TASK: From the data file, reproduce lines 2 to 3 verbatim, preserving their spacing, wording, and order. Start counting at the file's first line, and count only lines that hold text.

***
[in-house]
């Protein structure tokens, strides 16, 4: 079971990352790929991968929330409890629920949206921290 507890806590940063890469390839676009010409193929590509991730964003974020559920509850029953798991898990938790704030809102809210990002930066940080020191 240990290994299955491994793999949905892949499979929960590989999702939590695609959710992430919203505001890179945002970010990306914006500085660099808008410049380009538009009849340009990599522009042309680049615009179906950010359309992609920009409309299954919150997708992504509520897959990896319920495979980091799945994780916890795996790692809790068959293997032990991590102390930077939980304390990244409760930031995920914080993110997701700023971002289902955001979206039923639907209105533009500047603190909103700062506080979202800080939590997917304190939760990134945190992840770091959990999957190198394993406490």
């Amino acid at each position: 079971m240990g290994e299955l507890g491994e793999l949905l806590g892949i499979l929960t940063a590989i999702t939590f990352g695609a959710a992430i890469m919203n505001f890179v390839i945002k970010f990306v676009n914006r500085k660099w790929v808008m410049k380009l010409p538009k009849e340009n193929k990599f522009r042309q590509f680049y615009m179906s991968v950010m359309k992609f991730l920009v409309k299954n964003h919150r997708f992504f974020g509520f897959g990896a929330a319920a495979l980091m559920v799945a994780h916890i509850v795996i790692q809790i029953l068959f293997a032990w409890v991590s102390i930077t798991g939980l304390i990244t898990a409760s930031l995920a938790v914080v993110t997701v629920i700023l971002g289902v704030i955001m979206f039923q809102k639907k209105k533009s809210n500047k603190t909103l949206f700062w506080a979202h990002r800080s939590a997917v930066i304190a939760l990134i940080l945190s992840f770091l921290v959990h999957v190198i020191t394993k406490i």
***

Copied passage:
């Protein structure tokens, strides 16, 4: 079971990352790929991968929330409890629920949206921290 507890806590940063890469390839676009010409193929590509991730964003974020559920509850029953798991898990938790704030809102809210990002930066940080020191 240990290994299955491994793999949905892949499979929960590989999702939590695609959710992430919203505001890179945002970010990306914006500085660099808008410049380009538009009849340009990599522009042309680049615009179906950010359309992609920009409309299954919150997708992504509520897959990896319920495979980091799945994780916890795996790692809790068959293997032990991590102390930077939980304390990244409760930031995920914080993110997701700023971002289902955001979206039923639907209105533009500047603190909103700062506080979202800080939590997917304190939760990134945190992840770091959990999957190198394993406490």
């Amino acid at each position: 079971m240990g290994e299955l507890g491994e793999l949905l806590g892949i499979l929960t940063a590989i999702t939590f990352g695609a959710a992430i890469m919203n505001f890179v390839i945002k970010f990306v676009n914006r500085k660099w790929v808008m410049k380009l010409p538009k009849e340009n193929k990599f522009r042309q590509f680049y615009m179906s991968v950010m359309k992609f991730l920009v409309k299954n964003h919150r997708f992504f974020g509520f897959g990896a929330a319920a495979l980091m559920v799945a994780h916890i509850v795996i790692q809790i029953l068959f293997a032990w409890v991590s102390i930077t798991g939980l304390i990244t898990a409760s930031l995920a938790v914080v993110t997701v629920i700023l971002g289902v704030i955001m979206f039923q809102k639907k209105k533009s809210n500047k603190t909103l949206f700062w506080a979202h990002r800080s939590a997917v930066i304190a939760l990134i940080l945190s992840f770091l921290v959990h999957v190198i020191t394993k406490i």